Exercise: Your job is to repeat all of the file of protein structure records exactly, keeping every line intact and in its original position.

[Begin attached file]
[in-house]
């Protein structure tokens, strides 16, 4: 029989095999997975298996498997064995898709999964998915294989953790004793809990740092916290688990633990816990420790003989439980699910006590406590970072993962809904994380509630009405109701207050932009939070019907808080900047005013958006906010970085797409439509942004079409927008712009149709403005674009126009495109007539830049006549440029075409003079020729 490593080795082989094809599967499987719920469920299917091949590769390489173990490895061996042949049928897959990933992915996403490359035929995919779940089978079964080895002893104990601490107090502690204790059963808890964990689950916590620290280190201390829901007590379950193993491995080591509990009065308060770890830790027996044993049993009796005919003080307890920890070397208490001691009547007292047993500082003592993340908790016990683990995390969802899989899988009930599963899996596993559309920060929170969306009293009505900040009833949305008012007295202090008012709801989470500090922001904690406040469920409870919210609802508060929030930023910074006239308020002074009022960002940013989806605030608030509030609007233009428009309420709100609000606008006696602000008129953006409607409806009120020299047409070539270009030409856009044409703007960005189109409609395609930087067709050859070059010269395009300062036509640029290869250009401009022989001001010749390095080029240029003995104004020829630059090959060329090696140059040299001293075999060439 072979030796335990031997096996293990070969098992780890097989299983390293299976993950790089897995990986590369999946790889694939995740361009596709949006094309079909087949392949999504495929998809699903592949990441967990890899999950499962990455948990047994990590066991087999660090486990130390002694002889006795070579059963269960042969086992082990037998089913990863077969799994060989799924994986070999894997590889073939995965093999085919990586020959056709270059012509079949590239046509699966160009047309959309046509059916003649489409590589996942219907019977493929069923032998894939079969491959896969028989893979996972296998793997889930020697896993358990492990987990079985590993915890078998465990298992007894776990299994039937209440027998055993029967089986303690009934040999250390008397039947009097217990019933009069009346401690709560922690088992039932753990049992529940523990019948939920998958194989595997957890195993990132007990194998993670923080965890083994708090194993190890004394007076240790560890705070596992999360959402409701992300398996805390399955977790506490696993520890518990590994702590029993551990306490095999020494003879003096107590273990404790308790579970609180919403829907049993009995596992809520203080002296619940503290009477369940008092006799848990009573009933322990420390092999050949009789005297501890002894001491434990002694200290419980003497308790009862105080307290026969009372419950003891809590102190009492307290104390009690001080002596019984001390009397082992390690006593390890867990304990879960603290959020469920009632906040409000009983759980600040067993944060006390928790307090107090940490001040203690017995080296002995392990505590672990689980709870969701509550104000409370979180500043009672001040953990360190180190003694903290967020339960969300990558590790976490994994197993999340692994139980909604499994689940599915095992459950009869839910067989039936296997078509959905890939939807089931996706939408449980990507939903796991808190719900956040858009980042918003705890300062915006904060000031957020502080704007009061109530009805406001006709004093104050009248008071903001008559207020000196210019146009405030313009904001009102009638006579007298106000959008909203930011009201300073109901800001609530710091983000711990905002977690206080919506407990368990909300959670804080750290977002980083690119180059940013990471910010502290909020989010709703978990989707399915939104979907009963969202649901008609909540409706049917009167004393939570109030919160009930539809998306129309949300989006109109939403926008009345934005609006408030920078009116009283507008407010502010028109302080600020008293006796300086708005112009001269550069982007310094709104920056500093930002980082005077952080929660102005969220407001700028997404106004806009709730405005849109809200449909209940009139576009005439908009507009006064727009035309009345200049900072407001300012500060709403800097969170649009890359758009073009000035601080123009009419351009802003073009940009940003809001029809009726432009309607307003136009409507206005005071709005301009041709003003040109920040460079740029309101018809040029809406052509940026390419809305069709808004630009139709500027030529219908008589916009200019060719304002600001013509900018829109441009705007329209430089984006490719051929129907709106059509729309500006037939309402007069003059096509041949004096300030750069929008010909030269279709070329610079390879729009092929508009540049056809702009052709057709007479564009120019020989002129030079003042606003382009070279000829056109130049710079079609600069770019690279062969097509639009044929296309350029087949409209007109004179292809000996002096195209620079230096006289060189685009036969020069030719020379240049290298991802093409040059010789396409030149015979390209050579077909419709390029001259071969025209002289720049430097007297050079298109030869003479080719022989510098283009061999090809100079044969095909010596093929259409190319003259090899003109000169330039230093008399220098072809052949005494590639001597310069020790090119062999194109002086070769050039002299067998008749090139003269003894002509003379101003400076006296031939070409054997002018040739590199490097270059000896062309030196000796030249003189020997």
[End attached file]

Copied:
[in-house]
């Protein structure tokens, strides 16, 4: 029989095999997975298996498997064995898709999964998915294989953790004793809990740092916290688990633990816990420790003989439980699910006590406590970072993962809904994380509630009405109701207050932009939070019907808080900047005013958006906010970085797409439509942004079409927008712009149709403005674009126009495109007539830049006549440029075409003079020729 490593080795082989094809599967499987719920469920299917091949590769390489173990490895061996042949049928897959990933992915996403490359035929995919779940089978079964080895002893104990601490107090502690204790059963808890964990689950916590620290280190201390829901007590379950193993491995080591509990009065308060770890830790027996044993049993009796005919003080307890920890070397208490001691009547007292047993500082003592993340908790016990683990995390969802899989899988009930599963899996596993559309920060929170969306009293009505900040009833949305008012007295202090008012709801989470500090922001904690406040469920409870919210609802508060929030930023910074006239308020002074009022960002940013989806605030608030509030609007233009428009309420709100609000606008006696602000008129953006409607409806009120020299047409070539270009030409856009044409703007960005189109409609395609930087067709050859070059010269395009300062036509640029290869250009401009022989001001010749390095080029240029003995104004020829630059090959060329090696140059040299001293075999060439 072979030796335990031997096996293990070969098992780890097989299983390293299976993950790089897995990986590369999946790889694939995740361009596709949006094309079909087949392949999504495929998809699903592949990441967990890899999950499962990455948990047994990590066991087999660090486990130390002694002889006795070579059963269960042969086992082990037998089913990863077969799994060989799924994986070999894997590889073939995965093999085919990586020959056709270059012509079949590239046509699966160009047309959309046509059916003649489409590589996942219907019977493929069923032998894939079969491959896969028989893979996972296998793997889930020697896993358990492990987990079985590993915890078998465990298992007894776990299994039937209440027998055993029967089986303690009934040999250390008397039947009097217990019933009069009346401690709560922690088992039932753990049992529940523990019948939920998958194989595997957890195993990132007990194998993670923080965890083994708090194993190890004394007076240790560890705070596992999360959402409701992300398996805390399955977790506490696993520890518990590994702590029993551990306490095999020494003879003096107590273990404790308790579970609180919403829907049993009995596992809520203080002296619940503290009477369940008092006799848990009573009933322990420390092999050949009789005297501890002894001491434990002694200290419980003497308790009862105080307290026969009372419950003891809590102190009492307290104390009690001080002596019984001390009397082992390690006593390890867990304990879960603290959020469920009632906040409000009983759980600040067993944060006390928790307090107090940490001040203690017995080296002995392990505590672990689980709870969701509550104000409370979180500043009672001040953990360190180190003694903290967020339960969300990558590790976490994994197993999340692994139980909604499994689940599915095992459950009869839910067989039936296997078509959905890939939807089931996706939408449980990507939903796991808190719900956040858009980042918003705890300062915006904060000031957020502080704007009061109530009805406001006709004093104050009248008071903001008559207020000196210019146009405030313009904001009102009638006579007298106000959008909203930011009201300073109901800001609530710091983000711990905002977690206080919506407990368990909300959670804080750290977002980083690119180059940013990471910010502290909020989010709703978990989707399915939104979907009963969202649901008609909540409706049917009167004393939570109030919160009930539809998306129309949300989006109109939403926008009345934005609006408030920078009116009283507008407010502010028109302080600020008293006796300086708005112009001269550069982007310094709104920056500093930002980082005077952080929660102005969220407001700028997404106004806009709730405005849109809200449909209940009139576009005439908009507009006064727009035309009345200049900072407001300012500060709403800097969170649009890359758009073009000035601080123009009419351009802003073009940009940003809001029809009726432009309607307003136009409507206005005071709005301009041709003003040109920040460079740029309101018809040029809406052509940026390419809305069709808004630009139709500027030529219908008589916009200019060719304002600001013509900018829109441009705007329209430089984006490719051929129907709106059509729309500006037939309402007069003059096509041949004096300030750069929008010909030269279709070329610079390879729009092929508009540049056809702009052709057709007479564009120019020989002129030079003042606003382009070279000829056109130049710079079609600069770019690279062969097509639009044929296309350029087949409209007109004179292809000996002096195209620079230096006289060189685009036969020069030719020379240049290298991802093409040059010789396409030149015979390209050579077909419709390029001259071969025209002289720049430097007297050079298109030869003479080719022989510098283009061999090809100079044969095909010596093929259409190319003259090899003109000169330039230093008399220098072809052949005494590639001597310069020790090119062999194109002086070769050039002299067998008749090139003269003894002509003379101003400076006296031939070409054997002018040739590199490097270059000896062309030196000796030249003189020997």